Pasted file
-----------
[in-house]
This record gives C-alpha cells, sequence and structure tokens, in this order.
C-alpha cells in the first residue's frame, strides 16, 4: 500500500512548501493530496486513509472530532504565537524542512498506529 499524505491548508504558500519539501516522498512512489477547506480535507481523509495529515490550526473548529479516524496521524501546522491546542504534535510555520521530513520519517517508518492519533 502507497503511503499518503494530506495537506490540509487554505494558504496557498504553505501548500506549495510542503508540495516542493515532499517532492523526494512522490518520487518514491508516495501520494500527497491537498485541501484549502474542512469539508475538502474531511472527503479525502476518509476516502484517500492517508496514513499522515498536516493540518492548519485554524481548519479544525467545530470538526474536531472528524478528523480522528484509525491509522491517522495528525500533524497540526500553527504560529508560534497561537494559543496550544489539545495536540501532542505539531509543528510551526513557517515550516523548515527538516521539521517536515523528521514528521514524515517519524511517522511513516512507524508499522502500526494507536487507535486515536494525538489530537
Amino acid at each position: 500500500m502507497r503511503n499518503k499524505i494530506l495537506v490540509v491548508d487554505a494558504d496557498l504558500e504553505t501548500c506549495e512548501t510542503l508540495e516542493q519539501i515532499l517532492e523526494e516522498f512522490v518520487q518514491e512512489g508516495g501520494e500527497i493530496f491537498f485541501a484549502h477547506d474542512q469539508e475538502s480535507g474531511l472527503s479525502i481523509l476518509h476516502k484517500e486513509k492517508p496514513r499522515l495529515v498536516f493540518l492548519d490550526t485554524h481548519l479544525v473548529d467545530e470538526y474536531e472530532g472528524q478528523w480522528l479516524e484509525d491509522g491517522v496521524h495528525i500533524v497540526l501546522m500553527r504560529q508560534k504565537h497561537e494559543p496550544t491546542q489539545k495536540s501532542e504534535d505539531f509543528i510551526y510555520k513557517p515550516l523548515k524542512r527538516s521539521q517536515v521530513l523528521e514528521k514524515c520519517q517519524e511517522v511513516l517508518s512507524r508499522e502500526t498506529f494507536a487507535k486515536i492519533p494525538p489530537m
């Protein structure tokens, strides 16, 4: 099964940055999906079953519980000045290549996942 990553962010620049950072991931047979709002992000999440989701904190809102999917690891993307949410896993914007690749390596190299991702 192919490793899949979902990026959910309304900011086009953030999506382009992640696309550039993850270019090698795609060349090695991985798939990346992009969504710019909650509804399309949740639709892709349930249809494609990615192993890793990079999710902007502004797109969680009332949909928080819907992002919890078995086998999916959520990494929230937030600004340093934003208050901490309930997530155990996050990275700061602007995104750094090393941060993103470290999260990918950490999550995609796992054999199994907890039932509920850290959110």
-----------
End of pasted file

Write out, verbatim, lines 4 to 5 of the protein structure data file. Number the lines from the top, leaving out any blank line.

Amino acid at each position: 500500500m502507497r503511503n499518503k499524505i494530506l495537506v490540509v491548508d487554505a494558504d496557498l504558500e504553505t501548500c506549495e512548501t510542503l508540495e516542493q519539501i515532499l517532492e523526494e516522498f512522490v518520487q518514491e512512489g508516495g501520494e500527497i493530496f491537498f485541501a484549502h477547506d474542512q469539508e475538502s480535507g474531511l472527503s479525502i481523509l476518509h476516502k484517500e486513509k492517508p496514513r499522515l495529515v498536516f493540518l492548519d490550526t485554524h481548519l479544525v473548529d467545530e470538526y474536531e472530532g472528524q478528523w480522528l479516524e484509525d491509522g491517522v496521524h495528525i500533524v497540526l501546522m500553527r504560529q508560534k504565537h497561537e494559543p496550544t491546542q489539545k495536540s501532542e504534535d505539531f509543528i510551526y510555520k513557517p515550516l523548515k524542512r527538516s521539521q517536515v521530513l523528521e514528521k514524515c520519517q517519524e511517522v511513516l517508518s512507524r508499522e502500526t498506529f494507536a487507535k486515536i492519533p494525538p489530537m
């Protein structure tokens, strides 16, 4: 099964940055999906079953519980000045290549996942 990553962010620049950072991931047979709002992000999440989701904190809102999917690891993307949410896993914007690749390596190299991702 192919490793899949979902990026959910309304900011086009953030999506382009992640696309550039993850270019090698795609060349090695991985798939990346992009969504710019909650509804399309949740639709892709349930249809494609990615192993890793990079999710902007502004797109969680009332949909928080819907992002919890078995086998999916959520990494929230937030600004340093934003208050901490309930997530155990996050990275700061602007995104750094090393941060993103470290999260990918950490999550995609796992054999199994907890039932509920850290959110």